Syncope

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Related to cardiac syncope: syncope, vasovagal syncope

syncope

[′siŋ·kə·pē]
(medicine)
Swooning or fainting; temporary suspension of consciousness.

Syncope

 

(fainting), an attack of weakness, dizziness, and darkening before the eyes. Caused by temporary cerebral anemia, syncope is followed by loss of consciousness, which may not be complete.

The causes of syncope are reflexive lowering of blood vessel tone during cardiovascular disease, loss of blood, or such external influences as pain, fear, anxiety, abrupt change from horizontal to vertical position, and insufficient fresh air. During an attack the patient is pale, his body is cold to the touch, and his breathing is shallow and infrequent.

Syncope lasts several seconds or minutes and usually passes spontaneously. If it persists, the patient should be placed on his back with his feet elevated, his collar and belt should be loosened to ensure circulation of fresh air, and his face should be sprinkled with cold water and his feet warmed with hot-water bottles; these measures will restore consciousness more quickly. If possible, the patient should be given strong, hot, sweetened tea, be propped up, and be helped to sit up. He should be allowed to stand only when he is in a satisfactory state. Syncope may be a symptom of serious disease; if it occurs, a medical examination is desirable.


Syncope

 

in linguistics, the loss of a sound or group of sounds in a word, especially between stops, for example, Latin calidus> caldus.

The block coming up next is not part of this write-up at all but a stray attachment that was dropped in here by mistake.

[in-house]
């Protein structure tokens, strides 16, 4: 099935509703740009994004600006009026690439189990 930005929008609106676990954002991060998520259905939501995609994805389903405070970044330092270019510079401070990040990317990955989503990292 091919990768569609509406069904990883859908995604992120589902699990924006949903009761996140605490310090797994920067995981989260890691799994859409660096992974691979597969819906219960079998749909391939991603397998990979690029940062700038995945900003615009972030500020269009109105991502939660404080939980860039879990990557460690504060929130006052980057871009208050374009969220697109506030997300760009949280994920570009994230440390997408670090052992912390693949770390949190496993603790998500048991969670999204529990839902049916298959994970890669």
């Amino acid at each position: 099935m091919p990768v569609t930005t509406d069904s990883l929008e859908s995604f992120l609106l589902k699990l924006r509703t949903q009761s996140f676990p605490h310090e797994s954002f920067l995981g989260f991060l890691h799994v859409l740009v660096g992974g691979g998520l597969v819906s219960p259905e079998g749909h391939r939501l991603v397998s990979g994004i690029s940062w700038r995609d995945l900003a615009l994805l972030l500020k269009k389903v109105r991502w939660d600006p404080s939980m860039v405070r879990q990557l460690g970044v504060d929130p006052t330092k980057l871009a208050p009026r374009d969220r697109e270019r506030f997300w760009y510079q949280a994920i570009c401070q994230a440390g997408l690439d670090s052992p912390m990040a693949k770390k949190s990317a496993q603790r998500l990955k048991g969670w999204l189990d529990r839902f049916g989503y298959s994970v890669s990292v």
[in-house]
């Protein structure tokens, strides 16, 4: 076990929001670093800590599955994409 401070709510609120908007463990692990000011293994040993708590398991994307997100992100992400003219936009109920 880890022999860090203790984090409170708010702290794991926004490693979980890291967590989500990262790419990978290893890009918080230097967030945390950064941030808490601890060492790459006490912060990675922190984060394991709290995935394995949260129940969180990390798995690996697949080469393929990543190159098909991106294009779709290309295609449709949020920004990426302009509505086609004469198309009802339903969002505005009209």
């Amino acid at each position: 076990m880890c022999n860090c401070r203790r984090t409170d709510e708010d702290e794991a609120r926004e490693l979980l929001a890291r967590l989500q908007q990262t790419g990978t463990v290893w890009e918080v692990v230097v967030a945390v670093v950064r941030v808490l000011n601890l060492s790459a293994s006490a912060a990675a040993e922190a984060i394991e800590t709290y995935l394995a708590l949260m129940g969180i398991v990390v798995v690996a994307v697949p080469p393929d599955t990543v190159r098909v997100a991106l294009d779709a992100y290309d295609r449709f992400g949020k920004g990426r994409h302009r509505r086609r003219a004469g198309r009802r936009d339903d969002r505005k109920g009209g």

References in periodicals archive ?
Cardiac syncope has the highest mortality and morbidity rates among all types of syncope and aetiology consists of acute coronary syndromes (ACS), arrhythmias and structural heart diseases.
6 In PubMed and Medline databases we found no studies that investigated the correlation between cardiac syncope and H-FABP.
Left undiagnosed and untreated, cardiac syncope can lead to injuries, accidents and death.
Cardiac syncope is the most dangerous form of syncope, but it is also probably the least common--about 8%-10% of all syncope is cardiac in nature, Dr.
Persons with cardiac syncope constitute a high-risk group predisposed to morbidity and premature mortality from cardiovascular disease who should be monitored closely," they said.
In another study about the diagnosis of syncope published in The New England Journal of Medicine in September 2002, researchers found that 10 percent of study participants with cardiac syncope would have died in six months without proper diagnosis and treatment for their cardiac condition.